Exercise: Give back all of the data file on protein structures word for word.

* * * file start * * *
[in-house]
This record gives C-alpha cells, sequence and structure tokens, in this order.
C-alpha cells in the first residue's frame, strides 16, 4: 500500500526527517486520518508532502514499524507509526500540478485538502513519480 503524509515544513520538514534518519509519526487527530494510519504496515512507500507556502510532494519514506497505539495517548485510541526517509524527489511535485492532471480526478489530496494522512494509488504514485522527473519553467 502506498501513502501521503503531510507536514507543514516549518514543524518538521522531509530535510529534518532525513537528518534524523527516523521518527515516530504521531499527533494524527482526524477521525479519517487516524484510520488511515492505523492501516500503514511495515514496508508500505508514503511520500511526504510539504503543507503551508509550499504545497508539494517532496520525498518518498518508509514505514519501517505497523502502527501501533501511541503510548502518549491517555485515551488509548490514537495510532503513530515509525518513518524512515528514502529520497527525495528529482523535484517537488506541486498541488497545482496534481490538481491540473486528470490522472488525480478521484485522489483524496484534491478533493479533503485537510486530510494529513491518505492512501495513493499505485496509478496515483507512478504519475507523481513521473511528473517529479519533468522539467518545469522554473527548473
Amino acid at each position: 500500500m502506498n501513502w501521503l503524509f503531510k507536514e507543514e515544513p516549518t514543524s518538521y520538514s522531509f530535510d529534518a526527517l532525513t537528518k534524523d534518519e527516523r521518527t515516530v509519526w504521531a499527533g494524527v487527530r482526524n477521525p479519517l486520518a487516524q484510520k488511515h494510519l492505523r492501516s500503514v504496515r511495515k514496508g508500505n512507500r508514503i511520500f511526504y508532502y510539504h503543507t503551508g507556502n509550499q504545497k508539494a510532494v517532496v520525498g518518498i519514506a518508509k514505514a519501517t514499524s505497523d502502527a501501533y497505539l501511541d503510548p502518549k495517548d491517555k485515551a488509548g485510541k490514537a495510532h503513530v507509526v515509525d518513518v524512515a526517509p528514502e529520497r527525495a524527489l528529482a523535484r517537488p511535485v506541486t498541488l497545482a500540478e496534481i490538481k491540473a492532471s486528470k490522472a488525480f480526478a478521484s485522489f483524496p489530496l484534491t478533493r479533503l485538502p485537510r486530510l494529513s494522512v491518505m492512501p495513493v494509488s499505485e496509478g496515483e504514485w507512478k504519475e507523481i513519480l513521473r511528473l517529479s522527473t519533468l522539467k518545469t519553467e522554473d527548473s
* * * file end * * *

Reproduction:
[in-house]
This record gives C-alpha cells, sequence and structure tokens, in this order.
C-alpha cells in the first residue's frame, strides 16, 4: 500500500526527517486520518508532502514499524507509526500540478485538502513519480 503524509515544513520538514534518519509519526487527530494510519504496515512507500507556502510532494519514506497505539495517548485510541526517509524527489511535485492532471480526478489530496494522512494509488504514485522527473519553467 502506498501513502501521503503531510507536514507543514516549518514543524518538521522531509530535510529534518532525513537528518534524523527516523521518527515516530504521531499527533494524527482526524477521525479519517487516524484510520488511515492505523492501516500503514511495515514496508508500505508514503511520500511526504510539504503543507503551508509550499504545497508539494517532496520525498518518498518508509514505514519501517505497523502502527501501533501511541503510548502518549491517555485515551488509548490514537495510532503513530515509525518513518524512515528514502529520497527525495528529482523535484517537488506541486498541488497545482496534481490538481491540473486528470490522472488525480478521484485522489483524496484534491478533493479533503485537510486530510494529513491518505492512501495513493499505485496509478496515483507512478504519475507523481513521473511528473517529479519533468522539467518545469522554473527548473
Amino acid at each position: 500500500m502506498n501513502w501521503l503524509f503531510k507536514e507543514e515544513p516549518t514543524s518538521y520538514s522531509f530535510d529534518a526527517l532525513t537528518k534524523d534518519e527516523r521518527t515516530v509519526w504521531a499527533g494524527v487527530r482526524n477521525p479519517l486520518a487516524q484510520k488511515h494510519l492505523r492501516s500503514v504496515r511495515k514496508g508500505n512507500r508514503i511520500f511526504y508532502y510539504h503543507t503551508g507556502n509550499q504545497k508539494a510532494v517532496v520525498g518518498i519514506a518508509k514505514a519501517t514499524s505497523d502502527a501501533y497505539l501511541d503510548p502518549k495517548d491517555k485515551a488509548g485510541k490514537a495510532h503513530v507509526v515509525d518513518v524512515a526517509p528514502e529520497r527525495a524527489l528529482a523535484r517537488p511535485v506541486t498541488l497545482a500540478e496534481i490538481k491540473a492532471s486528470k490522472a488525480f480526478a478521484s485522489f483524496p489530496l484534491t478533493r479533503l485538502p485537510r486530510l494529513s494522512v491518505m492512501p495513493v494509488s499505485e496509478g496515483e504514485w507512478k504519475e507523481i513519480l513521473r511528473l517529479s522527473t519533468l522539467k518545469t519553467e522554473d527548473s